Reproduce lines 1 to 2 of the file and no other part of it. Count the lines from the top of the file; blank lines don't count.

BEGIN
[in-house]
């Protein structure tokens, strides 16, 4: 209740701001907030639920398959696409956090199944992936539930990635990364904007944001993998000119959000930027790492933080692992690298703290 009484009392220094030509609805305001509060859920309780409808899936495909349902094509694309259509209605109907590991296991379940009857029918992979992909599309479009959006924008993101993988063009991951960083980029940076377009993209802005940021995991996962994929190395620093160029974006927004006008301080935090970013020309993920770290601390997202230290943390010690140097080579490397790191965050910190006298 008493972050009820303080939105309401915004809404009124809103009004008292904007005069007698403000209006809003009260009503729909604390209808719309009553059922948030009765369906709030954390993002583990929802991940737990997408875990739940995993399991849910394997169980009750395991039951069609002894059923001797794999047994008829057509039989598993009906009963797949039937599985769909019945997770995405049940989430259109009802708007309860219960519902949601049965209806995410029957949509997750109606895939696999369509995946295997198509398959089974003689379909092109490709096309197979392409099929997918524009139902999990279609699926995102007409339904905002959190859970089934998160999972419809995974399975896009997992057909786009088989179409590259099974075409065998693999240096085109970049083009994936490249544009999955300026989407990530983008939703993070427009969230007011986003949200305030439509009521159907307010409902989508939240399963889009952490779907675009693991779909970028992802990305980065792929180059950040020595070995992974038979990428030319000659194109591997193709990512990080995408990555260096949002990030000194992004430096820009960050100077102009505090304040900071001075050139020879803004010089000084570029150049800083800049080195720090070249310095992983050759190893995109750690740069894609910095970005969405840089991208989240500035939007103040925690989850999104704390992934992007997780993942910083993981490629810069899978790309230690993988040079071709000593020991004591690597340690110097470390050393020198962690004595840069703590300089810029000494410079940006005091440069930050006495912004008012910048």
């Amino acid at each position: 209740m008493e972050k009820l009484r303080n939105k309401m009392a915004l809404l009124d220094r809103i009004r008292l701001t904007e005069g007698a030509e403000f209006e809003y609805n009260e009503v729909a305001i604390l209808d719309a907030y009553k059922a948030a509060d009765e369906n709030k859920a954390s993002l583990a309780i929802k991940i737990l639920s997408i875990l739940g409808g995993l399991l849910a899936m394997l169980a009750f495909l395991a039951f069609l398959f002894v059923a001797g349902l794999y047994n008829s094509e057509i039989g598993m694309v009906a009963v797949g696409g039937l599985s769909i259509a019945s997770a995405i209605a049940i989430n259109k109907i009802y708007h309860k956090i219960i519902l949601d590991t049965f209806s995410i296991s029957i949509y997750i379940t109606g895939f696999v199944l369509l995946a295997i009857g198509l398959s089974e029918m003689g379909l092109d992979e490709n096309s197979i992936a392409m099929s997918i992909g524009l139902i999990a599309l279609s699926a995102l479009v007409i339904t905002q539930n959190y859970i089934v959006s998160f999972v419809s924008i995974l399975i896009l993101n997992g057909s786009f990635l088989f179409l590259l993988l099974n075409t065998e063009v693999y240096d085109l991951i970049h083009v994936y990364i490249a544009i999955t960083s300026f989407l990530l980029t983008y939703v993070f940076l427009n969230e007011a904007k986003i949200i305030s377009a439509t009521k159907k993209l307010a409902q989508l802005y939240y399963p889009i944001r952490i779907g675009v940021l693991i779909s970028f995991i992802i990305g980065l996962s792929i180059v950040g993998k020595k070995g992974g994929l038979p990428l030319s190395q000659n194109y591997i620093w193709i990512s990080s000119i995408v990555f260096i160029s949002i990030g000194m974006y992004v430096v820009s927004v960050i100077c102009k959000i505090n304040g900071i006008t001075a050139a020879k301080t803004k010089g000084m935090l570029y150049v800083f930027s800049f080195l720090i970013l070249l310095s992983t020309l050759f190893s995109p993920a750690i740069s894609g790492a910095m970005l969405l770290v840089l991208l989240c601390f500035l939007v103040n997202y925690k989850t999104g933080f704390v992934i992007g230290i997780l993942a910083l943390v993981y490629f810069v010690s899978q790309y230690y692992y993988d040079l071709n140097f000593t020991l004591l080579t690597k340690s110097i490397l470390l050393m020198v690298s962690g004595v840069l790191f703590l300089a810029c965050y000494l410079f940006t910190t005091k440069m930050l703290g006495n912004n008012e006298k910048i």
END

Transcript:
[in-house]
């Protein structure tokens, strides 16, 4: 209740701001907030639920398959696409956090199944992936539930990635990364904007944001993998000119959000930027790492933080692992690298703290 009484009392220094030509609805305001509060859920309780409808899936495909349902094509694309259509209605109907590991296991379940009857029918992979992909599309479009959006924008993101993988063009991951960083980029940076377009993209802005940021995991996962994929190395620093160029974006927004006008301080935090970013020309993920770290601390997202230290943390010690140097080579490397790191965050910190006298 008493972050009820303080939105309401915004809404009124809103009004008292904007005069007698403000209006809003009260009503729909604390209808719309009553059922948030009765369906709030954390993002583990929802991940737990997408875990739940995993399991849910394997169980009750395991039951069609002894059923001797794999047994008829057509039989598993009906009963797949039937599985769909019945997770995405049940989430259109009802708007309860219960519902949601049965209806995410029957949509997750109606895939696999369509995946295997198509398959089974003689379909092109490709096309197979392409099929997918524009139902999990279609699926995102007409339904905002959190859970089934998160999972419809995974399975896009997992057909786009088989179409590259099974075409065998693999240096085109970049083009994936490249544009999955300026989407990530983008939703993070427009969230007011986003949200305030439509009521159907307010409902989508939240399963889009952490779907675009693991779909970028992802990305980065792929180059950040020595070995992974038979990428030319000659194109591997193709990512990080995408990555260096949002990030000194992004430096820009960050100077102009505090304040900071001075050139020879803004010089000084570029150049800083800049080195720090070249310095992983050759190893995109750690740069894609910095970005969405840089991208989240500035939007103040925690989850999104704390992934992007997780993942910083993981490629810069899978790309230690993988040079071709000593020991004591690597340690110097470390050393020198962690004595840069703590300089810029000494410079940006005091440069930050006495912004008012910048």